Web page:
Fetlar Museum Digitisation Project

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Wildlife History
Fetlar has always been one of Britain's most unique spots for observation of birds and wildlife, whether on land or offshore. The recording and observation of wildlife over the last 100 years has sometimes taken forms which are ironic by today's standards. For example, the Brough Lodge game books kept extensive records of populations of snipe and other game birds for shooting purposes, as well as fish stocks in lochs, but without these records we would probably have no accurate data at all for these periods. The lairds and their guests kept records of rare sightings of flora and fauna, and Leagarth parties of guests also kept accurate angling records throughout the 20th century.

Guests of the laird took important wildlife photographs, but one local island photogapher in particular is responsible for the most extensive collection. His name was Ian Petrie and he lived at Setter. He documented birds, nests and other wildlife, mostly during the 1930s and 40s, and left a photographic record on glass negatives, which have been digitised during Fetlar Museum Trust's project.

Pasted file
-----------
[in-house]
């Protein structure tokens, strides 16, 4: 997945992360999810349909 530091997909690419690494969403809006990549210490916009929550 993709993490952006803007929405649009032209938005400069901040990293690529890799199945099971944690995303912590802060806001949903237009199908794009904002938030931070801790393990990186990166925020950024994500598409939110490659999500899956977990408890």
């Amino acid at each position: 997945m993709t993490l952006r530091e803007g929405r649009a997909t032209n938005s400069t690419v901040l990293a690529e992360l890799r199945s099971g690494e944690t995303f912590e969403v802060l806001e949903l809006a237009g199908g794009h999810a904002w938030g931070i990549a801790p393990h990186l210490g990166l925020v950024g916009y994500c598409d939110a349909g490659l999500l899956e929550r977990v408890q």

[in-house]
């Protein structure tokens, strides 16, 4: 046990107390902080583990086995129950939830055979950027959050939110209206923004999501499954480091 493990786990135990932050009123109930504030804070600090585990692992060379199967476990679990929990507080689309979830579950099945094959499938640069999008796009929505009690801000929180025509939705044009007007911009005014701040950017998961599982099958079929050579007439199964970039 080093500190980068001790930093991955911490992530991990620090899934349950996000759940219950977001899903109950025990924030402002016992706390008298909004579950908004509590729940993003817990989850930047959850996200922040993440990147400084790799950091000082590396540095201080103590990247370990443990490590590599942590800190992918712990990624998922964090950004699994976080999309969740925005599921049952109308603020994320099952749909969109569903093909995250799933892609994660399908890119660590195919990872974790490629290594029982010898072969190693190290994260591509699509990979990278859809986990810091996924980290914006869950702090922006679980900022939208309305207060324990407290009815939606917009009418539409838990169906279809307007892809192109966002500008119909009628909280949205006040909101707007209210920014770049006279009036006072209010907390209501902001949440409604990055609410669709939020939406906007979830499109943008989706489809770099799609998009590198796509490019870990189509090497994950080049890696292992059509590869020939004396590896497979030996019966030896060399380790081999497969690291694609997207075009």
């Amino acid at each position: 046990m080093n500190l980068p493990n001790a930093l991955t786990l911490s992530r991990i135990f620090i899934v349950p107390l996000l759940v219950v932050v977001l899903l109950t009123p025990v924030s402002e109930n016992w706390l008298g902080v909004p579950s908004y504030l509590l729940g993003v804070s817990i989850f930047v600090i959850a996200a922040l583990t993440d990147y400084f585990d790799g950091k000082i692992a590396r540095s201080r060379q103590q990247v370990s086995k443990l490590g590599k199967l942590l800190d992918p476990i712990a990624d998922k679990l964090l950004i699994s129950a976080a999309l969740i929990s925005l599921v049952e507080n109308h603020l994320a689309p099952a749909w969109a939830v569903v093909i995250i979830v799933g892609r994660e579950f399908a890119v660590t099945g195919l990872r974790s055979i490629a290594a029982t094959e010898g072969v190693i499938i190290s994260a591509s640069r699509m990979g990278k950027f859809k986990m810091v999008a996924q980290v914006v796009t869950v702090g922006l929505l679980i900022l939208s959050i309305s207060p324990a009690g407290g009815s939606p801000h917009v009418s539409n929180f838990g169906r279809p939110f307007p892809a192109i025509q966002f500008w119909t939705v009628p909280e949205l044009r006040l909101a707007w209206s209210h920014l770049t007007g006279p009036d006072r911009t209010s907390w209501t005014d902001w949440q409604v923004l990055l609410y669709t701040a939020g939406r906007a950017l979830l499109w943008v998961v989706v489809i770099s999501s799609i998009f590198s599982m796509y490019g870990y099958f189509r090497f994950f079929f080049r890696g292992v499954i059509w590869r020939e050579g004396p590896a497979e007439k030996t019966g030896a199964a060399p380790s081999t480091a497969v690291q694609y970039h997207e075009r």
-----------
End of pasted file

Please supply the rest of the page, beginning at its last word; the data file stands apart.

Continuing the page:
The most recent era of importance in Fetlar's wildlife history occurred in the 1960s and 70s when Snowy Owls nested in the heathland in the centre of the island. They remained for several years, and a number of chicks hatched and grew to maturity. The Royal Society for the Protection of Birds (RSPB) established a reserve on the island where the birds and their nests were protected, and a number of items from this era are now on display at Fetlar Interpretive Centre. The last female Snowy Owl disappeared at the end of the 1980s, and the owls have rarely been seen since. Today, the main wildlife attraction on Fetlar is the Red-necked phalarope. Around 90% of the British breeding population can be found from May-August at the Loch of Funzie on the east side of the island.

Click on a thumbnail picture below to view a larger image and a full detailed description.
Telescope Binoculars Field telephone Whalebone Bird notes, pages 3 & 4
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Click on a thumbnail picture below to view a larger image and a full detailed description.
A bird hide Seal carving
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Funded by:
Heritage Lottery Fund
Heritage Lottery Fund

© Fetlar Interpretive Centre
Beach of Houbie, Fetlar, Shetland, ZE2 9DJ
Tel: 01957 733206 email: info@fetlar.com